Setting aside technical qualities again (these feature a few of the uncanny quirks that I still think will likely be sorted out in the near future as the AI engines continue to improve) what are these pieces exactly? They’re mashups of human-created works. Of course, a “mashup” of this kind produced by a human is art as well — it’s not like the existence of influences in an artist’s work makes it not art. In fact, it’s impossible to imagine art totally uninfluenced by other art unless you have some kind of highly unethical “person locked in a cage without human contact” experiment going.

The difference here is the method and the degree of copying. People have pointed out that some of the most popular AI-produced images use the work of artists like Greg Rutkowski and others who never consented to their art being used to train these systems. It’s not that we’re guessing at this outcome — users are actually typing “in the style of Greg Rutkowski” or whoever else into their prompts, so there’s no doubt about the copying.

This leads to what I think is the heart of the issue. Certain people advancing this technology as actually creating art have been, as far as I can tell, taking just the same soulless, empty approach to the value of creative works as our friends peddling their NFT garbage. No surprise then that there’s a fair overlap between the two groups: they both seem to have a love of reducing all human creation to “wow this looks cool” and “can it be marketed and sold”, ignoring the meaning behind art, the feeling, the context, everything that actually makes it interesting as art. Going back to art I don’t even like, I’m far more interested in understanding what motivated Mark Rothko to paint his color field works — there was a man who clearly was not in it for the money, not when you read his thoughts on his work and about how he even refused sales of some of his art to luxury hotels because he didn’t want it used as mere decoration for wealthy diners, instead donating it to galleries for public viewing.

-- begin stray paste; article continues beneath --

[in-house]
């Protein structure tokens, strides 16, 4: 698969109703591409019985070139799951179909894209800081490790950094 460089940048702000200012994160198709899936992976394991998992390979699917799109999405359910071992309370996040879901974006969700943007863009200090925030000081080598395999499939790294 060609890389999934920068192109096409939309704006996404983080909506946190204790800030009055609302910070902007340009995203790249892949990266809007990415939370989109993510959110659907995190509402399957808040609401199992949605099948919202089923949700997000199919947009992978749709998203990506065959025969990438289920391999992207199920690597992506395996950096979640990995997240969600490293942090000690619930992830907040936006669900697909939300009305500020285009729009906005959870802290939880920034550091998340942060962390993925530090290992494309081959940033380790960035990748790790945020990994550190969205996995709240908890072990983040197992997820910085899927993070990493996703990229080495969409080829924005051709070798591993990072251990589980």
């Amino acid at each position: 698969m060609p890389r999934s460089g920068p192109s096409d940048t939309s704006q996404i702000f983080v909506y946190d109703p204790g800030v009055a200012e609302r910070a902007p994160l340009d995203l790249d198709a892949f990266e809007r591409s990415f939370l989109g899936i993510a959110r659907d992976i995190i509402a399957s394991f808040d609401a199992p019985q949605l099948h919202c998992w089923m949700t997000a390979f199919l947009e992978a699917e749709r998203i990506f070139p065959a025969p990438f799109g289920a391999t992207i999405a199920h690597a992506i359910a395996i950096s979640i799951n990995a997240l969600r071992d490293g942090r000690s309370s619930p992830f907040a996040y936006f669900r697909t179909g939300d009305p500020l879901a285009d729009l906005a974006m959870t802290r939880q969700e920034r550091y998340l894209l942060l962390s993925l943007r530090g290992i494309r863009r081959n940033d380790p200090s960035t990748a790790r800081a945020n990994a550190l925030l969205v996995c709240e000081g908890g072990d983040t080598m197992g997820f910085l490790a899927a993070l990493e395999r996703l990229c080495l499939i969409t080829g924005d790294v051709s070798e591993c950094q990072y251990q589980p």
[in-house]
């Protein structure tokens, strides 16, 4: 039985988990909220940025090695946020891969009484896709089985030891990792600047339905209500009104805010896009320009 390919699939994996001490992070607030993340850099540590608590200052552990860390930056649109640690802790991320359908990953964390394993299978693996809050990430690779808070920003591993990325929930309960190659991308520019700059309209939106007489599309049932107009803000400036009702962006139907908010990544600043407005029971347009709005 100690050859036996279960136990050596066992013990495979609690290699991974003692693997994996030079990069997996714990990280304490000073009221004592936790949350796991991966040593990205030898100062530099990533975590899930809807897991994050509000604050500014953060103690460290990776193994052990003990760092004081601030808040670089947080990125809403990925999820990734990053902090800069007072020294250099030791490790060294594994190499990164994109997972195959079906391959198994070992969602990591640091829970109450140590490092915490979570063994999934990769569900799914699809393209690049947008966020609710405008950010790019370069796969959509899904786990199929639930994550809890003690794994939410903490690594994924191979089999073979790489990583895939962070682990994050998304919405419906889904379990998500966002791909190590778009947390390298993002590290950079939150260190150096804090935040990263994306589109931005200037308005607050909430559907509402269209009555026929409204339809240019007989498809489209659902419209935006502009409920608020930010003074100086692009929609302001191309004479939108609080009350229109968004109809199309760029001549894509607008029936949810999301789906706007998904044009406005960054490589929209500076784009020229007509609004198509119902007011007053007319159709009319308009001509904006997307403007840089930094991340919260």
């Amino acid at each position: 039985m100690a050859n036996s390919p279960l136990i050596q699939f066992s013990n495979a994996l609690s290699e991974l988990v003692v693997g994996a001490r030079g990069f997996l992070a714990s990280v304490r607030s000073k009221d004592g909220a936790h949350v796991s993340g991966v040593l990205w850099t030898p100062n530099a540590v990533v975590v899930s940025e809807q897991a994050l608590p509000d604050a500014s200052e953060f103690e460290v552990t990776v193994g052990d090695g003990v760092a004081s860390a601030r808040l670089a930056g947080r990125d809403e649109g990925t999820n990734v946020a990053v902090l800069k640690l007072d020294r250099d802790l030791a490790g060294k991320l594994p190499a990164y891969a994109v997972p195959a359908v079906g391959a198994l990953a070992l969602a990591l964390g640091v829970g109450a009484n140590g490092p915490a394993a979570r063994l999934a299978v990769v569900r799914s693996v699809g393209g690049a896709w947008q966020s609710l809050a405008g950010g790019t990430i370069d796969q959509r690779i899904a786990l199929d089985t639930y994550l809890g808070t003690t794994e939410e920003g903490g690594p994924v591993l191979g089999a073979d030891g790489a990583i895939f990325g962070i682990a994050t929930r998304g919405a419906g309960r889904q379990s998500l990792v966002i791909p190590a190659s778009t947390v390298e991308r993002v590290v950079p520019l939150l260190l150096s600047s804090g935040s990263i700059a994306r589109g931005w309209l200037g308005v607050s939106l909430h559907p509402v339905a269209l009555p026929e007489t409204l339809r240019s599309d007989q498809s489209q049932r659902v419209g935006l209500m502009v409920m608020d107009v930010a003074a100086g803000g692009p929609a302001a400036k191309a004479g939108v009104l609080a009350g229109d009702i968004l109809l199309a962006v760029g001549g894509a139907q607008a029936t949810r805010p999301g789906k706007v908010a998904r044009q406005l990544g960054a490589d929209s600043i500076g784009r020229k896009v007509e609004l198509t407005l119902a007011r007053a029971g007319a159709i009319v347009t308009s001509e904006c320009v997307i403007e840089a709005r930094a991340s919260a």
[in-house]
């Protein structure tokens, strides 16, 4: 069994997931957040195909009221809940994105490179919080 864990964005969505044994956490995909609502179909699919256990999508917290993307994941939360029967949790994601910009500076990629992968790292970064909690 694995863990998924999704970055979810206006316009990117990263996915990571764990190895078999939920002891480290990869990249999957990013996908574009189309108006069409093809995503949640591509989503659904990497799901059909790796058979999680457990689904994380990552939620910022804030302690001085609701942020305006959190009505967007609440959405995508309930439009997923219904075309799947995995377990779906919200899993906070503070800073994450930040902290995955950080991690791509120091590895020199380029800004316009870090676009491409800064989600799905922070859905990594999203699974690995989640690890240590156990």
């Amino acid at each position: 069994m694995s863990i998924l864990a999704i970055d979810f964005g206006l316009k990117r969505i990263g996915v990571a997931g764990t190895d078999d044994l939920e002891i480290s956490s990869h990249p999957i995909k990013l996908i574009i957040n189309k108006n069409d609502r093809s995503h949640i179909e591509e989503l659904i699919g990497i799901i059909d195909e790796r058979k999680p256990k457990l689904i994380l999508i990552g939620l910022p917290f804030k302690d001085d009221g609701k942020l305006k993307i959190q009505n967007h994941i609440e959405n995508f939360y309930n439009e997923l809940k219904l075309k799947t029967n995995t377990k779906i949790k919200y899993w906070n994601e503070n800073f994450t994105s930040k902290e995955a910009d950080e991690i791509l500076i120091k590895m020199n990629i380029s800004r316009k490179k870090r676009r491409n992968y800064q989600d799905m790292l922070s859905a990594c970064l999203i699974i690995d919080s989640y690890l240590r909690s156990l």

Well, we have no use for this way of thinking anymore, do we? It’s old-fashioned. AI images are cool, and you can easily create large-breasted women with them or whatever else you like in a matter of minutes. Never mind that you can do exactly the same with a copy of fucking Koikatsu, yet nobody is trying to convince society that scenes out of that game are art worthy to be hung in galleries. In fact, a typical Koikatsu or MikuMikuDance scene is generally speaking far more creative with far greater human input required, so I’d strongly argue for its legitimacy as art over this nonsense. Even if 99% of it is made for one purpose alone.